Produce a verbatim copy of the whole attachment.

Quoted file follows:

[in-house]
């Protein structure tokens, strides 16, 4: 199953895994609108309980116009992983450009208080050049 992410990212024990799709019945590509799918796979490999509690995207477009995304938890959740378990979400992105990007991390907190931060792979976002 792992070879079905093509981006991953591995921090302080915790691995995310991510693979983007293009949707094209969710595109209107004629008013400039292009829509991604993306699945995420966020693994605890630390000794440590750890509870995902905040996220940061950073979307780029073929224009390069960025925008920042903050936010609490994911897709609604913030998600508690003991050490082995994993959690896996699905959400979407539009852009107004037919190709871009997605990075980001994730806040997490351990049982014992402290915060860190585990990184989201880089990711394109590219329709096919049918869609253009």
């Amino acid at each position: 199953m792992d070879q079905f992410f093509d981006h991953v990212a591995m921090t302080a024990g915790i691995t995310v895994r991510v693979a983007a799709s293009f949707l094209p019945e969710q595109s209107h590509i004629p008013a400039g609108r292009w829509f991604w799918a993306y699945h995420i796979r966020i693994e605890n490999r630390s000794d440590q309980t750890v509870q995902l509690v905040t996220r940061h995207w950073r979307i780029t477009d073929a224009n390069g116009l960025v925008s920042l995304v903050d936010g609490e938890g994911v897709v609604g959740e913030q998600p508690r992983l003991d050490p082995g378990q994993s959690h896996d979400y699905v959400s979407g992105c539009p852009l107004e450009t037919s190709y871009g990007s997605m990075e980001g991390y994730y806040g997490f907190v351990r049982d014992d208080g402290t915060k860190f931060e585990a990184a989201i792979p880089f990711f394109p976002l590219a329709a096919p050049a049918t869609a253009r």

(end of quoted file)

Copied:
[in-house]
């Protein structure tokens, strides 16, 4: 199953895994609108309980116009992983450009208080050049 992410990212024990799709019945590509799918796979490999509690995207477009995304938890959740378990979400992105990007991390907190931060792979976002 792992070879079905093509981006991953591995921090302080915790691995995310991510693979983007293009949707094209969710595109209107004629008013400039292009829509991604993306699945995420966020693994605890630390000794440590750890509870995902905040996220940061950073979307780029073929224009390069960025925008920042903050936010609490994911897709609604913030998600508690003991050490082995994993959690896996699905959400979407539009852009107004037919190709871009997605990075980001994730806040997490351990049982014992402290915060860190585990990184989201880089990711394109590219329709096919049918869609253009």
């Amino acid at each position: 199953m792992d070879q079905f992410f093509d981006h991953v990212a591995m921090t302080a024990g915790i691995t995310v895994r991510v693979a983007a799709s293009f949707l094209p019945e969710q595109s209107h590509i004629p008013a400039g609108r292009w829509f991604w799918a993306y699945h995420i796979r966020i693994e605890n490999r630390s000794d440590q309980t750890v509870q995902l509690v905040t996220r940061h995207w950073r979307i780029t477009d073929a224009n390069g116009l960025v925008s920042l995304v903050d936010g609490e938890g994911v897709v609604g959740e913030q998600p508690r992983l003991d050490p082995g378990q994993s959690h896996d979400y699905v959400s979407g992105c539009p852009l107004e450009t037919s190709y871009g990007s997605m990075e980001g991390y994730y806040g997490f907190v351990r049982d014992d208080g402290t915060k860190f931060e585990a990184a989201i792979p880089f990711f394109p976002l590219a329709a096919p050049a049918t869609a253009r």